Quirky Light

is my name

for a type of light

that looks beautiful

on you.

When it’s time to have your personal portrait created,

I would be honored to be your photographer.

Contact me through dorothyperryportrait@gmail.com or My Contact Page

for images of the best in you.


Dorothy Perry is a Chicago natural light photographer of intelligent and spiritual portraits, personal branding for women entrepreneurs, and intimate family documentary.

Contact Page to Studio. 

The Power Of One

One of the most read posts I sent out on my WooWay mailing, called The Internet is Forever (Asterix) involved dealing with loss of my history with the Chicago Reader.

In this, I wrote about my discovery that examples of my early photography career with the Chicago Reader were no longer visible in their online archives…anywhere.

Due to size or intellectual property issues, they imported the articles, but did not include the photographs from earlier editions of the paper.

The email started with dealing with the reality of the situation – but at the end* celebrated the various soft and hard skills learned with the experience.

Fast forward nine months, and through the wonders of Instagram, I get a ‘ping’ from an artist group I photographed in 1992, updated in a Gossip Wolf column. (the article here.)

He Who Walks Three Ways

After I did a quiet appreciative happy dance, I decided to update the story. In addition to the pleasant surprise in being led to one of my photos, it was also a little reminder to me to give life’s irritations or obsessions up to the body’s wisdom, and let things happen as they will.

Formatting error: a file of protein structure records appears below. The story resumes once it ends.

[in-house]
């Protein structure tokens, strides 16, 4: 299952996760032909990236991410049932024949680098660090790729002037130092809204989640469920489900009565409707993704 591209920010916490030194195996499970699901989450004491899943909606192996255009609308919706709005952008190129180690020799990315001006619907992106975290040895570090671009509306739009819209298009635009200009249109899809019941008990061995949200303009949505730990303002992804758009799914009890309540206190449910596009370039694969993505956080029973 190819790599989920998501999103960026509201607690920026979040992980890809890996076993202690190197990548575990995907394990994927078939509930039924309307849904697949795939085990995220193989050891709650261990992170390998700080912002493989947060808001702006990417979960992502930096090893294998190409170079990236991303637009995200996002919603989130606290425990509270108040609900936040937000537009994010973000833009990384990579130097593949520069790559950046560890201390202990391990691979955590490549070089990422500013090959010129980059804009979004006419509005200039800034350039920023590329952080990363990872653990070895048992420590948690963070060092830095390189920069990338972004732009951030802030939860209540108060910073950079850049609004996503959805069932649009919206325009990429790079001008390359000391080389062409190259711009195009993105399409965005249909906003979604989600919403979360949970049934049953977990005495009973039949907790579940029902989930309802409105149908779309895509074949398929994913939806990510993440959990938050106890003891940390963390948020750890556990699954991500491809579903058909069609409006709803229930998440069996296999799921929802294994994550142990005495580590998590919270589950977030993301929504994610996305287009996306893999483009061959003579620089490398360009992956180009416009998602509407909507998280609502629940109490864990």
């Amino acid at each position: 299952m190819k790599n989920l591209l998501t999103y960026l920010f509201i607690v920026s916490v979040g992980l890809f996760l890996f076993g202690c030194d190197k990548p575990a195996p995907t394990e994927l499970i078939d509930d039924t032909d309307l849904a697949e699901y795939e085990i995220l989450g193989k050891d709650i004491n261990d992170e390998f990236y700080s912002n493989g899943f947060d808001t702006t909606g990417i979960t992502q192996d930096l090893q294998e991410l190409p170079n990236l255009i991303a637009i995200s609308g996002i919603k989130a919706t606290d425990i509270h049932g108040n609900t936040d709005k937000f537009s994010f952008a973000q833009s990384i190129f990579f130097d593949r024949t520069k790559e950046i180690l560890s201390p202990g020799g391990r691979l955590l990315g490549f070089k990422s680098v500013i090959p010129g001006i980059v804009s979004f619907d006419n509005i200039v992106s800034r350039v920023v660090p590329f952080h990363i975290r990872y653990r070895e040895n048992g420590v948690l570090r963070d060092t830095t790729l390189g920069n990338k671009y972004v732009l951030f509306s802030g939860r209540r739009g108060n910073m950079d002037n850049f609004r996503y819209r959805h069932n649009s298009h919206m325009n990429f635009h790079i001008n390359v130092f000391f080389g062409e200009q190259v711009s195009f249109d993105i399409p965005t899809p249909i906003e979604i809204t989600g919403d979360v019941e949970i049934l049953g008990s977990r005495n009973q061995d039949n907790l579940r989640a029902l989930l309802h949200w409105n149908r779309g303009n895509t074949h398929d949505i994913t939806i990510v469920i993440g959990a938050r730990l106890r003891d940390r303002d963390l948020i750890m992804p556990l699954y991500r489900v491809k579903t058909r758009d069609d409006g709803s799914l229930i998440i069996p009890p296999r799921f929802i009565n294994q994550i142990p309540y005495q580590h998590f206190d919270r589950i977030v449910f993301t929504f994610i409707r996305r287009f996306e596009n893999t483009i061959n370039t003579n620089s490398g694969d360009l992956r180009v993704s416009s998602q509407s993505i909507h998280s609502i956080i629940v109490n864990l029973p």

*Looking with the attitude that there is nothing to panic about or ‘fix’ is a mindset that allows for quiet personal wonder, delight, and awe, even within an ordinary day.

I found that by not fighting and resisting and replaying the memories accompanied by emotions that would suddenly float in and make themselves felt, they changed or would leave by themselves. No examining or selecting anything for further review, I stayed present with no judgement as to what came up, and it would just evaporate.

Practice presence in all different types of situations to have the grounded feeling of being inside your body. Feel the heat through your fingers, feel your toes against the floor, use your senses. Even if at times you conduct your day on autopilot, make time to connect with yourself through the day.

I invite you to subscribe to my ‘Woo Way’ newsletter for intuitive counterintuitive strategies to help sense the world around you at your best.

Please enjoy one of the great inspired books by Wallace Wattles, The Science of Being Great. I feel his books are like a message from a supportive grandfather who wants the best for you. It is a terrific read – & re-read – for the year ahead!


Dorothy Perry is a Chicago portrait photographer specializing in custom family portraits, modern headshots, & personal branding for women and executives.

 Contact her for commissioned work here. Thank you.

Running Start

In areas of my life, I sometimes think of a classic idea in cartoons:

the hero or main character runs off a cliff and continues to keep running in air – as long as they don’t look down.

The concept of following one’s own path has something of that same slightly unreal feeling at first. But instead of anticipating a fall, I believe my path will carry me over the chasm to the other side and keep on going.